Fig. 9

a Concept design of a Vernier-based dual-wavelength DFB QCL with integrated heaters. b SEM image of the cross-section of a device. On the right side the heater ridge, on the left the laser ridge. Ridge-to-ridge distance is 30 \({\mu }\)m. Separation trench depth is 5 \({\mu }\)m, as deep as the n-contact InP:Si top cladding, (see contrast difference). c LIV characteristics of an AR-coated Vernier DFB QCL with ridge width of 8 \({\mu }\)m and length 3.5 mm, for two different values of the heater bias current, corresponding to lasing at either of the target channels. Substrate temperature is \(-20^{\circ }\)C and the device is driven with 100 ns pulses at 1 % duty cycle. For the CW bias current of 348 mA, the front heater dissipates 3.7 W of power. The blue and pink areas under the L-I curve during front heater operation, correspond to the laser bias current values, where it is single-mode, for less than \(\approx\)1100 mA, or double-mode

In these simulations, perfect anti-reflective coating at the device facets was considered as the boundary condition. In practice, the higher reflectivity at the device facets can strongly diminish the contrast of the gain threshold and, therefore, reduce the mode selectivity of the device.

Device fabrication

The dual-wavelength Vernier DFB QCLs are fabricated following an inverted buried hetero-structure protocol [26, 27], using the same active region as described in Sect. 3 and the same with procedure and parameters as in Sect. 2. A concept design scheme is illustrated in Fig. 9a, with all the relevant details shown.

The active region is covered by a 200-nm lattice-matched layer of InGaAs, which is used for defining the grating corrugations. The digital Vernier gratings were etched on top of this layer by means of wet-etching, with different grating periodicities, aimed at 1600 and 1900 cm\(^{-1}\). The total DFB QCL length was chosen to be 3.5 or 5 mm.

Afterwards, laser and heater ridges of widths 6–8 \({\mu }\)m and 15 \({\mu }\)m, respectively, are wet-etched. The size of the heater ridges is chosen to be large enough to avoid lasing at the injected current density to the heater. We apply the same dry etching technique as in the case of NDFB QCLs. The resulting narrow trench goes all the way through the conducting InP:Si layers to the insulating InP:Fe layer, electrically separating the laser and heaters sections from each other. An SEM image of a device front facet is shown in Fig. 9b, where the difference in contrast of the InP layers, active regions and trench can be seen. The widths of the trench are chosen to be small enough to have the highest tuning thermal efficiency possible (see simulation in Fig. 7).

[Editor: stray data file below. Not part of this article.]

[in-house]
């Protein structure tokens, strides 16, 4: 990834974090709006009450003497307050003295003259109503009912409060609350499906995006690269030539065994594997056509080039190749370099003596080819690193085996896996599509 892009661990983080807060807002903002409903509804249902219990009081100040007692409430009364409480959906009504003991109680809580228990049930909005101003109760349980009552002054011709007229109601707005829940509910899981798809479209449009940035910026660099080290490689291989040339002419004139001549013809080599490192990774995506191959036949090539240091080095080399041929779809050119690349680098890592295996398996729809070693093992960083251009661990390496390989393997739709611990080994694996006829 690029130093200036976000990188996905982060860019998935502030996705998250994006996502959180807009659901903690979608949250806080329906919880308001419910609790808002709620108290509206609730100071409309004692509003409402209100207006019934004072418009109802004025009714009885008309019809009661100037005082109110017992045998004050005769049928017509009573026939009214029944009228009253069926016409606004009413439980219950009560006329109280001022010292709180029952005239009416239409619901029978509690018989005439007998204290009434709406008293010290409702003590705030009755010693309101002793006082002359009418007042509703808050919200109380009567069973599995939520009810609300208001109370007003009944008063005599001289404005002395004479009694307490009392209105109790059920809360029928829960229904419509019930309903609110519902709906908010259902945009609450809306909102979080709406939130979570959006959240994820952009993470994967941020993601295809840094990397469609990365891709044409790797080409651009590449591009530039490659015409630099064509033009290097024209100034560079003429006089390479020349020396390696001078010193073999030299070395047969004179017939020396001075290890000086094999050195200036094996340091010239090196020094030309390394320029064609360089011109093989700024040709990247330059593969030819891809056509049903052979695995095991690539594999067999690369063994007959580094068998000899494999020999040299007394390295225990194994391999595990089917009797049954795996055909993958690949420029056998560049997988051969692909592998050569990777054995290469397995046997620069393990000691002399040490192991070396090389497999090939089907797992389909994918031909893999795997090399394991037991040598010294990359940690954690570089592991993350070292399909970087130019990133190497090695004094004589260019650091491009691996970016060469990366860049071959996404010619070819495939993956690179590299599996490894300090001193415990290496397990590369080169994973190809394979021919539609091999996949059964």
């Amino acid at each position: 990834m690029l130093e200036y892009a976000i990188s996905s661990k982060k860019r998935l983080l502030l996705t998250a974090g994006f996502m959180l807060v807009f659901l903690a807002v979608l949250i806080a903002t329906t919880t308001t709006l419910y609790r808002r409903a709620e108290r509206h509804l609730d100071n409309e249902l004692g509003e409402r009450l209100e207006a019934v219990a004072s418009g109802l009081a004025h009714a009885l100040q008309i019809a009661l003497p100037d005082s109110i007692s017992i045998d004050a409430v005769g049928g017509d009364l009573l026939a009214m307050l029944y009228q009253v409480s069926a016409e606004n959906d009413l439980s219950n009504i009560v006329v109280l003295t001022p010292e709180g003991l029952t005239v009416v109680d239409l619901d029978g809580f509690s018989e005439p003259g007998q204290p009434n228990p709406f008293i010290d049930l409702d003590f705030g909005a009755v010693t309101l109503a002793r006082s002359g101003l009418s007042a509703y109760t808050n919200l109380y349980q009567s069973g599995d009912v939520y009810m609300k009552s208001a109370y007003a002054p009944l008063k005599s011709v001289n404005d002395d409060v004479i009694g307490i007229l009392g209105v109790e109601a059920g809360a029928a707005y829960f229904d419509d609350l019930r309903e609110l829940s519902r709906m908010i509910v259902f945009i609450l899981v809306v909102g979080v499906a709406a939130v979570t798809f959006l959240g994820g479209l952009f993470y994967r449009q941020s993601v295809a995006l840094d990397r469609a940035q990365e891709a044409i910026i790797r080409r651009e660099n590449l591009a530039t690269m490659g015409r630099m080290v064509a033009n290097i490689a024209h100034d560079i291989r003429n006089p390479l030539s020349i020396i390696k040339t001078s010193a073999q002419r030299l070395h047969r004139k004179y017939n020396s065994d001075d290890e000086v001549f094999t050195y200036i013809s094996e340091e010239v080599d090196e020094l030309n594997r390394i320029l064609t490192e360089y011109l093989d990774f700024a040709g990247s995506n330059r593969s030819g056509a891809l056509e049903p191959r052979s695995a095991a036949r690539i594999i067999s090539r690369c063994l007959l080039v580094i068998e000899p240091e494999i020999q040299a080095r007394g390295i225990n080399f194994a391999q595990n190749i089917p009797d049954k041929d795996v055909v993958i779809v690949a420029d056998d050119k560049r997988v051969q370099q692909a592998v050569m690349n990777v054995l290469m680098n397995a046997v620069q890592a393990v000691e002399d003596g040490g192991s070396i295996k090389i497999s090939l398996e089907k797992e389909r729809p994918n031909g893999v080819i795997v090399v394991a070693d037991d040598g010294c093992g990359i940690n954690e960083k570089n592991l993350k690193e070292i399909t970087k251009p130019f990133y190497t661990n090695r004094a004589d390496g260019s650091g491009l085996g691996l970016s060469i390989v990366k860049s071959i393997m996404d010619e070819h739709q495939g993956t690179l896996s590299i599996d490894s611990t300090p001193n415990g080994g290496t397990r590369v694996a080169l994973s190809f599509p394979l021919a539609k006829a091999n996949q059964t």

Finally, the processed wafer is cleaved into single devices of 3.5 or 5 mm length which are then mounted epilayer-up.

To increase the difference of threshold gain and hence the mode selectivity of Vernier lasers, both facets were coated with AR coatings, consisting of layers of Al\(_2\)O\(_3\)/Ge/Al\(_2\)O\(_3\) of thickness 170/130/1020 nm, which leads to a flat and very low reflectivity spectrum, below 1%, from 1600 to 1900 cm\(^{-1}\).

Device performance

The LIV characterization of a 3.5-mm long device with 8-\({\mu }\)m wide laser and 16-\({\mu }\)m wide heater ridges, under short-pulse operation is shown in Fig. 9c. The substrate temperature is \(-20 ^\circ\)C, the device is operated with 100-ns long pulses, at 1% duty cycle, and data are recorded for two different CW bias currents on the front heater, 0 and 348 mA, that correspond to lasing at either of target frequencies as shown later in the spectral maps in Fig. 10a and b. Lasing current threshold, when the front heater is not biased, is \(\approx\)620 mA (2.2 kA/cm\(^2\)), while it is around \(\approx\)790 mA (2.8 kA/cm\(^2\)) when the heater is biased with a current of 348 mA (1.2 kA/cm\(^2\)). Respectively, peak output optical power is 166 mW and 152 mW. The coloured areas under the light–current curve when the front heater is operated indicate the laser bias currents under which the device is emitting a single or a double DFB mode. For laser bias currents more than 1100 mA, the DFB mode at 1600 cm\(^{-1}\) can overcome the losses, and lase as well. Below that current value, however, the device remains purely single mode, as it can be seen also in Fig. 10f. Operating under the initially aligned channel, no such behaviour was observed for the device, which remains single mode up to roll-over.